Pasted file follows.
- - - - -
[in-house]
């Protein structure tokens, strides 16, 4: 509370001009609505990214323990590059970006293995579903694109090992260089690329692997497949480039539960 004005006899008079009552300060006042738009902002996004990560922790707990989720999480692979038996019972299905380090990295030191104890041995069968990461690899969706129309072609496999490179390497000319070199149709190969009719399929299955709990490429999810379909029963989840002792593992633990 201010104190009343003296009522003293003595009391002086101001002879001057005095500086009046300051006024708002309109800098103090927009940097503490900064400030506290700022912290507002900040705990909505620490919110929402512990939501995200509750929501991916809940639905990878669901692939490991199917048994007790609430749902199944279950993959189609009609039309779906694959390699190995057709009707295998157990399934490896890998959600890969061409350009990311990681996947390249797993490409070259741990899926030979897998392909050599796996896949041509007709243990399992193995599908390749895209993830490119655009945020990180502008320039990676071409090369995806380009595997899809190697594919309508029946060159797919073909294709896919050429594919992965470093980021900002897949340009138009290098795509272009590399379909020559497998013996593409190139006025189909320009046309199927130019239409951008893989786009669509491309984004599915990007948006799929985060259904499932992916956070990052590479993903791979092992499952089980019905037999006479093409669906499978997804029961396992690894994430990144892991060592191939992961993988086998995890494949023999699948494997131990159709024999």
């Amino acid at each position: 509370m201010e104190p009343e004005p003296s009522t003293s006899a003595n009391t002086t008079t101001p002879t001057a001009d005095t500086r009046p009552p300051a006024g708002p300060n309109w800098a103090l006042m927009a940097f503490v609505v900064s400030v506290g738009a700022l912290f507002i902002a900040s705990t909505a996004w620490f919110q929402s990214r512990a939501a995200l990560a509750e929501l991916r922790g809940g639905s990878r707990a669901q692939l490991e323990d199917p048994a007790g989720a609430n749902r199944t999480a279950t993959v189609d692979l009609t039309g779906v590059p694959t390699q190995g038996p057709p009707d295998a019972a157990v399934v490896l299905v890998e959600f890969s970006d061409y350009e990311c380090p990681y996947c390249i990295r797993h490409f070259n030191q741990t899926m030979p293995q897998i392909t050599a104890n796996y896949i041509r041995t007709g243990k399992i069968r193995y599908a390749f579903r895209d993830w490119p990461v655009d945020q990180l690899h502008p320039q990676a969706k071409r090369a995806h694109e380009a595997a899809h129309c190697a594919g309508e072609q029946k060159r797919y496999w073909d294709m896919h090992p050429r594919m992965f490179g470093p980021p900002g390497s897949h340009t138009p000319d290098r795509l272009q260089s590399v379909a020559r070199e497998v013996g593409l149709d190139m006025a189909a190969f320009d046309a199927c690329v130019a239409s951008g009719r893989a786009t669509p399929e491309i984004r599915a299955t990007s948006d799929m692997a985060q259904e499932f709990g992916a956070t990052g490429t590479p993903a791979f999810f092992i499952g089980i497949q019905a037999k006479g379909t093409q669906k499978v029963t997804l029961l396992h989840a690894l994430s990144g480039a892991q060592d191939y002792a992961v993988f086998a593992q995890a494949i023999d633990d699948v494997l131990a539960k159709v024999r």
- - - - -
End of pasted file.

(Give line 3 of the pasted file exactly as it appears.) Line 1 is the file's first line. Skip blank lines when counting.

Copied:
């Amino acid at each position: 509370m201010e104190p009343e004005p003296s009522t003293s006899a003595n009391t002086t008079t101001p002879t001057a001009d005095t500086r009046p009552p300051a006024g708002p300060n309109w800098a103090l006042m927009a940097f503490v609505v900064s400030v506290g738009a700022l912290f507002i902002a900040s705990t909505a996004w620490f919110q929402s990214r512990a939501a995200l990560a509750e929501l991916r922790g809940g639905s990878r707990a669901q692939l490991e323990d199917p048994a007790g989720a609430n749902r199944t999480a279950t993959v189609d692979l009609t039309g779906v590059p694959t390699q190995g038996p057709p009707d295998a019972a157990v399934v490896l299905v890998e959600f890969s970006d061409y350009e990311c380090p990681y996947c390249i990295r797993h490409f070259n030191q741990t899926m030979p293995q897998i392909t050599a104890n796996y896949i041509r041995t007709g243990k399992i069968r193995y599908a390749f579903r895209d993830w490119p990461v655009d945020q990180l690899h502008p320039q990676a969706k071409r090369a995806h694109e380009a595997a899809h129309c190697a594919g309508e072609q029946k060159r797919y496999w073909d294709m896919h090992p050429r594919m992965f490179g470093p980021p900002g390497s897949h340009t138009p000319d290098r795509l272009q260089s590399v379909a020559r070199e497998v013996g593409l149709d190139m006025a189909a190969f320009d046309a199927c690329v130019a239409s951008g009719r893989a786009t669509p399929e491309i984004r599915a299955t990007s948006d799929m692997a985060q259904e499932f709990g992916a956070t990052g490429t590479p993903a791979f999810f092992i499952g089980i497949q019905a037999k006479g379909t093409q669906k499978v029963t997804l029961l396992h989840a690894l994430s990144g480039a892991q060592d191939y002792a992961v993988f086998a593992q995890a494949i023999d633990d699948v494997l131990a539960k159709v024999r």